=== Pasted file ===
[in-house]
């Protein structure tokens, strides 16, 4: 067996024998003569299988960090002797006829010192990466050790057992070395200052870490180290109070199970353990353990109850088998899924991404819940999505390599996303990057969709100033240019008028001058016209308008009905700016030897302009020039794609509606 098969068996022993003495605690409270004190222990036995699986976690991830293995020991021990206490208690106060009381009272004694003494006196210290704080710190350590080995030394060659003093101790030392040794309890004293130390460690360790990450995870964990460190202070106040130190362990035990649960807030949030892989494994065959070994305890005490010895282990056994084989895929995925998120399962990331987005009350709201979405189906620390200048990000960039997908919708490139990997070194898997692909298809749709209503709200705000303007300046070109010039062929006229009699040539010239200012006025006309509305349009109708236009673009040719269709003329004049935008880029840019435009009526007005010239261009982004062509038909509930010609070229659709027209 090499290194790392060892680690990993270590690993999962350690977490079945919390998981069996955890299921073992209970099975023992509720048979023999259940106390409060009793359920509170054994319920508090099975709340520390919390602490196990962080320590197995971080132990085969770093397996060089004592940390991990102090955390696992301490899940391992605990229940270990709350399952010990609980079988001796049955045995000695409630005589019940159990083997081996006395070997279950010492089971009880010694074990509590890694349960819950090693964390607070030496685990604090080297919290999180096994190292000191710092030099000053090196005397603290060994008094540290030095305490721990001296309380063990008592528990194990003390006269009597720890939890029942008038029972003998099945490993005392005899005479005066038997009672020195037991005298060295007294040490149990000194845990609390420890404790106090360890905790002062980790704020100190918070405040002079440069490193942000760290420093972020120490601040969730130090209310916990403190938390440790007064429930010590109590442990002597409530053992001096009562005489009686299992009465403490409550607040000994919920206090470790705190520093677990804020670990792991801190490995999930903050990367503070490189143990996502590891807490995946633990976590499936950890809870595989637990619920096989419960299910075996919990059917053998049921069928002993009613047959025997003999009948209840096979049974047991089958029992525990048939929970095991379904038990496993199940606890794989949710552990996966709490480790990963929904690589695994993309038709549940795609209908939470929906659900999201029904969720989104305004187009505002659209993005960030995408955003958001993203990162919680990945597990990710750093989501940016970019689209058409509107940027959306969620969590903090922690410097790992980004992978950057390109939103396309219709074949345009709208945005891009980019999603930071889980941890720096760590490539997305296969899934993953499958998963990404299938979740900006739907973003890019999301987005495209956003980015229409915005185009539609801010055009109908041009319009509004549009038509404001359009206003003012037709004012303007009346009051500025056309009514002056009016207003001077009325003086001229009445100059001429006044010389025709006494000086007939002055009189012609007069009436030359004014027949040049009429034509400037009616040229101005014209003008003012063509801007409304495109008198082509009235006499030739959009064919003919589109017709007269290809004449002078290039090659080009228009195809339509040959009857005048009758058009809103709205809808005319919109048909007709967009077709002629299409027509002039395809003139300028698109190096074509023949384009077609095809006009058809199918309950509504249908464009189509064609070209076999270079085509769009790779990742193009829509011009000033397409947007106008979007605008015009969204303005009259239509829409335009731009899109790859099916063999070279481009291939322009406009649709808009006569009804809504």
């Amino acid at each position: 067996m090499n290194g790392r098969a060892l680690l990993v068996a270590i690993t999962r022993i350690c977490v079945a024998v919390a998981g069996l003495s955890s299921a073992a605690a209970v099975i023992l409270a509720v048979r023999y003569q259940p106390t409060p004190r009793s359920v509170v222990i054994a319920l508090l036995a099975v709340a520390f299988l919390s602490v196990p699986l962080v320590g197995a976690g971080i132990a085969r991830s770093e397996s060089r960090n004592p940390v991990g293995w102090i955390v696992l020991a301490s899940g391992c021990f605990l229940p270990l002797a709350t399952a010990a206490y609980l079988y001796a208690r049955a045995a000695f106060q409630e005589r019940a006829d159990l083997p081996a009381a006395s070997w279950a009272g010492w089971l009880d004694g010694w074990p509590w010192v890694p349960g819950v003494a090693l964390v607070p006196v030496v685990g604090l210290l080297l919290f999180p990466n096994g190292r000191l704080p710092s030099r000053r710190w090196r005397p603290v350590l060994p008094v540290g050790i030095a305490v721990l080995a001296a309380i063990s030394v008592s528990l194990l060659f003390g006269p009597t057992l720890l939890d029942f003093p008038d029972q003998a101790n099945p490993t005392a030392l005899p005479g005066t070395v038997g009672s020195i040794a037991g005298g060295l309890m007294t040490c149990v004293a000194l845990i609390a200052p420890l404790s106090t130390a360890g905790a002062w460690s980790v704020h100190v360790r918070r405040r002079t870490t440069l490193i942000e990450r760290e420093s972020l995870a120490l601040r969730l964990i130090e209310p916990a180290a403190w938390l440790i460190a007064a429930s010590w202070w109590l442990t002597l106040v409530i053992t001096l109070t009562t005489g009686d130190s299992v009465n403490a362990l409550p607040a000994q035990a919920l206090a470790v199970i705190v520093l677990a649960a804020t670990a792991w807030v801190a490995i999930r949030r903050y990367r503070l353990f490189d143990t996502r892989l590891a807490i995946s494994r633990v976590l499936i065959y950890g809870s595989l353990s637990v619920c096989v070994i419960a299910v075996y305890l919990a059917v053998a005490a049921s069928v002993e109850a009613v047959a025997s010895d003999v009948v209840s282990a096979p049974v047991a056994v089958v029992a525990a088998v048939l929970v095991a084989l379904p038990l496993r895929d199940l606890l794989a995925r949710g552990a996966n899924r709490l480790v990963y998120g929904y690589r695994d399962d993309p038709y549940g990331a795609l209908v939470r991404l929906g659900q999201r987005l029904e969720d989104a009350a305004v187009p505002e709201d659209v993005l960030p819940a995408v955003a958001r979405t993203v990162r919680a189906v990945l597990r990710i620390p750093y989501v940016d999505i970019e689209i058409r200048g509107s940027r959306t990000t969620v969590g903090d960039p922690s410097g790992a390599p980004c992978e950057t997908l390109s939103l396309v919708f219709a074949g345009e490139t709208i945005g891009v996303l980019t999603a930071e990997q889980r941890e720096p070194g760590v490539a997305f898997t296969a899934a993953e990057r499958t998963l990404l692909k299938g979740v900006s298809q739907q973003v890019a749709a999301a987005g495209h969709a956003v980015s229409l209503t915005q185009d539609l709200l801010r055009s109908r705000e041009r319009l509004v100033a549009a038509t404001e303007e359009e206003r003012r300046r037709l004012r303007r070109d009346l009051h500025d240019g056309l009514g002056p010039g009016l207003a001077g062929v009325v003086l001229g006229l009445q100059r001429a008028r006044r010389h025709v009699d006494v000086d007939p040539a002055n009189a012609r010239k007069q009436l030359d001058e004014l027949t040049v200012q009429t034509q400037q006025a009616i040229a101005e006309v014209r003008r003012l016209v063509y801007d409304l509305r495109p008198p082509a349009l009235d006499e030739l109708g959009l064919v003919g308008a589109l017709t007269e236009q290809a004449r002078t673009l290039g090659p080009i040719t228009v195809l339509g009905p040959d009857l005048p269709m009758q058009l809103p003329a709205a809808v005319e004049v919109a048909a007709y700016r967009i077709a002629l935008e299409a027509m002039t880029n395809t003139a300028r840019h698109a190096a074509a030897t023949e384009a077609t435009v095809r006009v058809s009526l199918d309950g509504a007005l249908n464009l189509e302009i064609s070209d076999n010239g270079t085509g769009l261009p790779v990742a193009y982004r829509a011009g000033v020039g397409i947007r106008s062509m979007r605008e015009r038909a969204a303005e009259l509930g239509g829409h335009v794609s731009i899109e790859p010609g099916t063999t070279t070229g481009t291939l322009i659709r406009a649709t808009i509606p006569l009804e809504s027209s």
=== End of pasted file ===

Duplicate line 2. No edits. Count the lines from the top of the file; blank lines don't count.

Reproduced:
């Protein structure tokens, strides 16, 4: 067996024998003569299988960090002797006829010192990466050790057992070395200052870490180290109070199970353990353990109850088998899924991404819940999505390599996303990057969709100033240019008028001058016209308008009905700016030897302009020039794609509606 098969068996022993003495605690409270004190222990036995699986976690991830293995020991021990206490208690106060009381009272004694003494006196210290704080710190350590080995030394060659003093101790030392040794309890004293130390460690360790990450995870964990460190202070106040130190362990035990649960807030949030892989494994065959070994305890005490010895282990056994084989895929995925998120399962990331987005009350709201979405189906620390200048990000960039997908919708490139990997070194898997692909298809749709209503709200705000303007300046070109010039062929006229009699040539010239200012006025006309509305349009109708236009673009040719269709003329004049935008880029840019435009009526007005010239261009982004062509038909509930010609070229659709027209 090499290194790392060892680690990993270590690993999962350690977490079945919390998981069996955890299921073992209970099975023992509720048979023999259940106390409060009793359920509170054994319920508090099975709340520390919390602490196990962080320590197995971080132990085969770093397996060089004592940390991990102090955390696992301490899940391992605990229940270990709350399952010990609980079988001796049955045995000695409630005589019940159990083997081996006395070997279950010492089971009880010694074990509590890694349960819950090693964390607070030496685990604090080297919290999180096994190292000191710092030099000053090196005397603290060994008094540290030095305490721990001296309380063990008592528990194990003390006269009597720890939890029942008038029972003998099945490993005392005899005479005066038997009672020195037991005298060295007294040490149990000194845990609390420890404790106090360890905790002062980790704020100190918070405040002079440069490193942000760290420093972020120490601040969730130090209310916990403190938390440790007064429930010590109590442990002597409530053992001096009562005489009686299992009465403490409550607040000994919920206090470790705190520093677990804020670990792991801190490995999930903050990367503070490189143990996502590891807490995946633990976590499936950890809870595989637990619920096989419960299910075996919990059917053998049921069928002993009613047959025997003999009948209840096979049974047991089958029992525990048939929970095991379904038990496993199940606890794989949710552990996966709490480790990963929904690589695994993309038709549940795609209908939470929906659900999201029904969720989104305004187009505002659209993005960030995408955003958001993203990162919680990945597990990710750093989501940016970019689209058409509107940027959306969620969590903090922690410097790992980004992978950057390109939103396309219709074949345009709208945005891009980019999603930071889980941890720096760590490539997305296969899934993953499958998963990404299938979740900006739907973003890019999301987005495209956003980015229409915005185009539609801010055009109908041009319009509004549009038509404001359009206003003012037709004012303007009346009051500025056309009514002056009016207003001077009325003086001229009445100059001429006044010389025709006494000086007939002055009189012609007069009436030359004014027949040049009429034509400037009616040229101005014209003008003012063509801007409304495109008198082509009235006499030739959009064919003919589109017709007269290809004449002078290039090659080009228009195809339509040959009857005048009758058009809103709205809808005319919109048909007709967009077709002629299409027509002039395809003139300028698109190096074509023949384009077609095809006009058809199918309950509504249908464009189509064609070209076999270079085509769009790779990742193009829509011009000033397409947007106008979007605008015009969204303005009259239509829409335009731009899109790859099916063999070279481009291939322009406009649709808009006569009804809504």